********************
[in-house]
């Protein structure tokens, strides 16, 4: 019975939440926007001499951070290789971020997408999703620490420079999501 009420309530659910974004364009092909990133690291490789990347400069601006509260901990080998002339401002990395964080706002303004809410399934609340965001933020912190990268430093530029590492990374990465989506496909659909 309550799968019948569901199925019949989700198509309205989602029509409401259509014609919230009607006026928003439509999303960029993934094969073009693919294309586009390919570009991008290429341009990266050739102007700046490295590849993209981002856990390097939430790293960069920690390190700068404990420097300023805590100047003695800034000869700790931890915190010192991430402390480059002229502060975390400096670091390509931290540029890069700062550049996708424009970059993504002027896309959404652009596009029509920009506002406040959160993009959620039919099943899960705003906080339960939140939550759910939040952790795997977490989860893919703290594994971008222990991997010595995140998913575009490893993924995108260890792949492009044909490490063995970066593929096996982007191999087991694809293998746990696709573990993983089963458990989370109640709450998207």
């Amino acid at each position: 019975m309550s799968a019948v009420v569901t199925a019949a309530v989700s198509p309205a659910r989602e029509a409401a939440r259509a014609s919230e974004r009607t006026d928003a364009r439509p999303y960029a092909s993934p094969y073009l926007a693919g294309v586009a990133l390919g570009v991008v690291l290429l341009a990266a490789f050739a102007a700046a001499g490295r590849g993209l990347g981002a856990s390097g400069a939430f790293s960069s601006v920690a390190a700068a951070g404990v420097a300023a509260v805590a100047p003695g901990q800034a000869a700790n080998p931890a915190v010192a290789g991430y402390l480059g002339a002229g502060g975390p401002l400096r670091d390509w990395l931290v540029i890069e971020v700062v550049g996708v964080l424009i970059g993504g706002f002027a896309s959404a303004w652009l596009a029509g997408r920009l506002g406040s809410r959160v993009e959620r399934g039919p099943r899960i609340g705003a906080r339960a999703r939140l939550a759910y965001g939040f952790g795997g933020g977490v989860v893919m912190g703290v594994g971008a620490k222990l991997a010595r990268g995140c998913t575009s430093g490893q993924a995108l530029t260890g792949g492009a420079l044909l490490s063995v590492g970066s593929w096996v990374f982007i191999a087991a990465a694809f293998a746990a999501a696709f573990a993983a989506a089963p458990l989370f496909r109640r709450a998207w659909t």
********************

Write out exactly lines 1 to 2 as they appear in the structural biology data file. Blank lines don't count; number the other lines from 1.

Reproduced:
[in-house]
């Protein structure tokens, strides 16, 4: 019975939440926007001499951070290789971020997408999703620490420079999501 009420309530659910974004364009092909990133690291490789990347400069601006509260901990080998002339401002990395964080706002303004809410399934609340965001933020912190990268430093530029590492990374990465989506496909659909 309550799968019948569901199925019949989700198509309205989602029509409401259509014609919230009607006026928003439509999303960029993934094969073009693919294309586009390919570009991008290429341009990266050739102007700046490295590849993209981002856990390097939430790293960069920690390190700068404990420097300023805590100047003695800034000869700790931890915190010192991430402390480059002229502060975390400096670091390509931290540029890069700062550049996708424009970059993504002027896309959404652009596009029509920009506002406040959160993009959620039919099943899960705003906080339960939140939550759910939040952790795997977490989860893919703290594994971008222990991997010595995140998913575009490893993924995108260890792949492009044909490490063995970066593929096996982007191999087991694809293998746990696709573990993983089963458990989370109640709450998207």